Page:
13th Jun '15 4:19:16 PM Kid
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** The former police detective also reveals tons of tricks interrogators use, such as agreeing to turn off their tape recorder to make suspects at ease, and very conspicuously turning it off in front of them. It's meaningless, as interrogation rooms have audio and video recording, but can make suspects give statements as they don't realize this. He points out what everyone must always remember-police are allowed to lie, at least in most circumstances.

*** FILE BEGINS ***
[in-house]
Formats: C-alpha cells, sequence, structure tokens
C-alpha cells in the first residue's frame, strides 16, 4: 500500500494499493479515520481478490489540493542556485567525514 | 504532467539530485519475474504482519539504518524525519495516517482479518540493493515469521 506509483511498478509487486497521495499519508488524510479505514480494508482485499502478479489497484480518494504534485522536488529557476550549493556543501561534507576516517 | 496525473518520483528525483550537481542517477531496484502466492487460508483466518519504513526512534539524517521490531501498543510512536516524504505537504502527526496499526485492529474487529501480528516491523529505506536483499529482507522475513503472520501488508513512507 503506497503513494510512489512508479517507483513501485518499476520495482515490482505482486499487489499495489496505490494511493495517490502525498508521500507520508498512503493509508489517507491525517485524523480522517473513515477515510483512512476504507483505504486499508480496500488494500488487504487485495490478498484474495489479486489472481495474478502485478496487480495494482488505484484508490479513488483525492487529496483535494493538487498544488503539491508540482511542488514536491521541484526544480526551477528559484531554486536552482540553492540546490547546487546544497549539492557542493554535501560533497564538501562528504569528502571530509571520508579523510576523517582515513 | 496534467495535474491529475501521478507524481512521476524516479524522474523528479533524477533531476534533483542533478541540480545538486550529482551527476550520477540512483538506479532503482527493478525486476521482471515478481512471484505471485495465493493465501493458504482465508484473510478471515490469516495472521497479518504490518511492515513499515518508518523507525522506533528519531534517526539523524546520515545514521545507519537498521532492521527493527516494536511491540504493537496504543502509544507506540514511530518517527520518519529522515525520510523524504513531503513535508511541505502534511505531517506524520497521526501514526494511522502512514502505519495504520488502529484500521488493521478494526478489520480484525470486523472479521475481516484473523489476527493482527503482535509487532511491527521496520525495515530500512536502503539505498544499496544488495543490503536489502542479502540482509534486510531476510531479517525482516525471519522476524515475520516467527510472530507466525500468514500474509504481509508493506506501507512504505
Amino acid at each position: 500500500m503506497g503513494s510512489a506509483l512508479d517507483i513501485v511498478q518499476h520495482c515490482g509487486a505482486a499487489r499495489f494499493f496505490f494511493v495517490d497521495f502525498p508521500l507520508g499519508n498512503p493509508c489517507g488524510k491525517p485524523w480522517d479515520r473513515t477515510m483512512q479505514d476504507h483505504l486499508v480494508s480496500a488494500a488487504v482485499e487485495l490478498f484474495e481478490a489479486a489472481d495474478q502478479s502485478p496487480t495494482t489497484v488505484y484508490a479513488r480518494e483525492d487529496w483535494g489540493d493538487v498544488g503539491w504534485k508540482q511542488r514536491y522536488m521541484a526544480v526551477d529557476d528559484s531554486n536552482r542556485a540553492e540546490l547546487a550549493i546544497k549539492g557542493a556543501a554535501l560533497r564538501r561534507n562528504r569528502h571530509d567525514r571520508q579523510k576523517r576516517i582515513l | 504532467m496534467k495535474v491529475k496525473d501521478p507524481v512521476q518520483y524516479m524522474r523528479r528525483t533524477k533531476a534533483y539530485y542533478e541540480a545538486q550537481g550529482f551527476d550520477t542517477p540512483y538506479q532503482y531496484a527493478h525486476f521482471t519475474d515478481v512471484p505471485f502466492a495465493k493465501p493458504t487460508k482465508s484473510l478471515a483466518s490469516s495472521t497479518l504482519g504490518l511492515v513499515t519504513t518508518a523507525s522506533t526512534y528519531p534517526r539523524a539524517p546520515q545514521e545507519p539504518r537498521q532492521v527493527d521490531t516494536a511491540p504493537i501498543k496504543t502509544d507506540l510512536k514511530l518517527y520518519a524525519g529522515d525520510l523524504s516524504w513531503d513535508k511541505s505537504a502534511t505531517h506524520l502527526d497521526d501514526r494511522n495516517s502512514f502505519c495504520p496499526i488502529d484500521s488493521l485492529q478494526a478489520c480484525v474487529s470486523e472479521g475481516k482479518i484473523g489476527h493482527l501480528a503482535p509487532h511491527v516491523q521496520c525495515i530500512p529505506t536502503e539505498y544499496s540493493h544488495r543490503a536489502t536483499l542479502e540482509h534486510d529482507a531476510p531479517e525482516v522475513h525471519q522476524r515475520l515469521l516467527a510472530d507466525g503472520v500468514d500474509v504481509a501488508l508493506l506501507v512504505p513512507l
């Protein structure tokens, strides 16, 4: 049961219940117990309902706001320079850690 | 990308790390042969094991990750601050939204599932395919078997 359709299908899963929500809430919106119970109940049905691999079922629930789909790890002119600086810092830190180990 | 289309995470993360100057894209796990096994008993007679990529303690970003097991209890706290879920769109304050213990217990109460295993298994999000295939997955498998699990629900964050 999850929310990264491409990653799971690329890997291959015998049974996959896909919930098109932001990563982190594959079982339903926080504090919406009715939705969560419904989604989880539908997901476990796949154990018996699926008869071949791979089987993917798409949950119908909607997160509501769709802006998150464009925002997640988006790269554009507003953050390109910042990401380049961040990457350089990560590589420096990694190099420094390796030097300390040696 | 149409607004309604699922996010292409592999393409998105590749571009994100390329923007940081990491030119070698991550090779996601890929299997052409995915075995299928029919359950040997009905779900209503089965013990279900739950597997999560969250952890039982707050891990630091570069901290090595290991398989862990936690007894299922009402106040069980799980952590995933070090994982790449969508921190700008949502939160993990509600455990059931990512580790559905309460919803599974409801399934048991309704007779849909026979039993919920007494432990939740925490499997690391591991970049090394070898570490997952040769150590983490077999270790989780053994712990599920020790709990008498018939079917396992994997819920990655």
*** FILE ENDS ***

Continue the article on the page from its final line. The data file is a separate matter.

to:
** The former police detective also reveals tons of tricks interrogators use, such as agreeing to turn off their tape recorder to make suspects at ease, and very conspicuously turning it off in front of them. It's meaningless, as interrogation rooms have audio and video recording, but can make suspects give statements as they don't realize this. He points out what everyone must always remember-police remember--police are allowed to lie, at least in most circumstances.